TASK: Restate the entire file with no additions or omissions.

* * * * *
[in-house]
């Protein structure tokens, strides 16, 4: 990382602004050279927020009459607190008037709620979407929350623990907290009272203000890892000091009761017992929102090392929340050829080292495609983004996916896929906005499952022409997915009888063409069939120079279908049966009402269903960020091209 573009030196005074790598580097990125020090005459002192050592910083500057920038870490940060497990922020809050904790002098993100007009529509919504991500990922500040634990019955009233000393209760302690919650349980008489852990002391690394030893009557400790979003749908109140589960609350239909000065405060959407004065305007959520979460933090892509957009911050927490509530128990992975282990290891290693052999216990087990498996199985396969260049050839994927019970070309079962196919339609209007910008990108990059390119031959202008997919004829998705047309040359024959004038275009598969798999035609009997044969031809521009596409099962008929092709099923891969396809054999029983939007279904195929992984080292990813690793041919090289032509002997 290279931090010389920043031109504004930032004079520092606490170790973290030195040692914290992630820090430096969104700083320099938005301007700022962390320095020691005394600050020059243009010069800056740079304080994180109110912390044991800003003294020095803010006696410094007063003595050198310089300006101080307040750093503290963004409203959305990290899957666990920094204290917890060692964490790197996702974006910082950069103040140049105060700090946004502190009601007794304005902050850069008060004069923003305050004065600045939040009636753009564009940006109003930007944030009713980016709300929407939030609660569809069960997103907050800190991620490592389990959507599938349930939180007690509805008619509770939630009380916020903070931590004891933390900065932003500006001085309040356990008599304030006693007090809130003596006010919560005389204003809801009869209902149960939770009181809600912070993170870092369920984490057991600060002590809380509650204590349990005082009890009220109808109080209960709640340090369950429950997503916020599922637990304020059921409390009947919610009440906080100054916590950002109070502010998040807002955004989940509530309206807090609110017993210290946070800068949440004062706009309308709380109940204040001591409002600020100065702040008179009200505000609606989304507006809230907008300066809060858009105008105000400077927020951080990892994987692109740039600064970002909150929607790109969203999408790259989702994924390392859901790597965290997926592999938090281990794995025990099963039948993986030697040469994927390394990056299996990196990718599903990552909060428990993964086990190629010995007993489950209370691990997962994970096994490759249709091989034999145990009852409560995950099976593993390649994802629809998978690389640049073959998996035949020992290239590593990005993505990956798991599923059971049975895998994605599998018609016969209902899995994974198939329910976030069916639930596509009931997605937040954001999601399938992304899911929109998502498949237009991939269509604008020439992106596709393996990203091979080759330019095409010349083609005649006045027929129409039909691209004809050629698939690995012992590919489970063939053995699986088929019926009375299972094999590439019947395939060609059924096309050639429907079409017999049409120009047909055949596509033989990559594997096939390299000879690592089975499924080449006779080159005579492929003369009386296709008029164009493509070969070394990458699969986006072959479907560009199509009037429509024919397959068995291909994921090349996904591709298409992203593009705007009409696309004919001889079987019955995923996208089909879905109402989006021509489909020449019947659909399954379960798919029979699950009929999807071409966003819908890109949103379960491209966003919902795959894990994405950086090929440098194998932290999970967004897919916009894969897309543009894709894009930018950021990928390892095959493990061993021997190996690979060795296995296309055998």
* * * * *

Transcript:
[in-house]
């Protein structure tokens, strides 16, 4: 990382602004050279927020009459607190008037709620979407929350623990907290009272203000890892000091009761017992929102090392929340050829080292495609983004996916896929906005499952022409997915009888063409069939120079279908049966009402269903960020091209 573009030196005074790598580097990125020090005459002192050592910083500057920038870490940060497990922020809050904790002098993100007009529509919504991500990922500040634990019955009233000393209760302690919650349980008489852990002391690394030893009557400790979003749908109140589960609350239909000065405060959407004065305007959520979460933090892509957009911050927490509530128990992975282990290891290693052999216990087990498996199985396969260049050839994927019970070309079962196919339609209007910008990108990059390119031959202008997919004829998705047309040359024959004038275009598969798999035609009997044969031809521009596409099962008929092709099923891969396809054999029983939007279904195929992984080292990813690793041919090289032509002997 290279931090010389920043031109504004930032004079520092606490170790973290030195040692914290992630820090430096969104700083320099938005301007700022962390320095020691005394600050020059243009010069800056740079304080994180109110912390044991800003003294020095803010006696410094007063003595050198310089300006101080307040750093503290963004409203959305990290899957666990920094204290917890060692964490790197996702974006910082950069103040140049105060700090946004502190009601007794304005902050850069008060004069923003305050004065600045939040009636753009564009940006109003930007944030009713980016709300929407939030609660569809069960997103907050800190991620490592389990959507599938349930939180007690509805008619509770939630009380916020903070931590004891933390900065932003500006001085309040356990008599304030006693007090809130003596006010919560005389204003809801009869209902149960939770009181809600912070993170870092369920984490057991600060002590809380509650204590349990005082009890009220109808109080209960709640340090369950429950997503916020599922637990304020059921409390009947919610009440906080100054916590950002109070502010998040807002955004989940509530309206807090609110017993210290946070800068949440004062706009309308709380109940204040001591409002600020100065702040008179009200505000609606989304507006809230907008300066809060858009105008105000400077927020951080990892994987692109740039600064970002909150929607790109969203999408790259989702994924390392859901790597965290997926592999938090281990794995025990099963039948993986030697040469994927390394990056299996990196990718599903990552909060428990993964086990190629010995007993489950209370691990997962994970096994490759249709091989034999145990009852409560995950099976593993390649994802629809998978690389640049073959998996035949020992290239590593990005993505990956798991599923059971049975895998994605599998018609016969209902899995994974198939329910976030069916639930596509009931997605937040954001999601399938992304899911929109998502498949237009991939269509604008020439992106596709393996990203091979080759330019095409010349083609005649006045027929129409039909691209004809050629698939690995012992590919489970063939053995699986088929019926009375299972094999590439019947395939060609059924096309050639429907079409017999049409120009047909055949596509033989990559594997096939390299000879690592089975499924080449006779080159005579492929003369009386296709008029164009493509070969070394990458699969986006072959479907560009199509009037429509024919397959068995291909994921090349996904591709298409992203593009705007009409696309004919001889079987019955995923996208089909879905109402989006021509489909020449019947659909399954379960798919029979699950009929999807071409966003819908890109949103379960491209966003919902795959894990994405950086090929440098194998932290999970967004897919916009894969897309543009894709894009930018950021990928390892095959493990061993021997190996690979060795296995296309055998």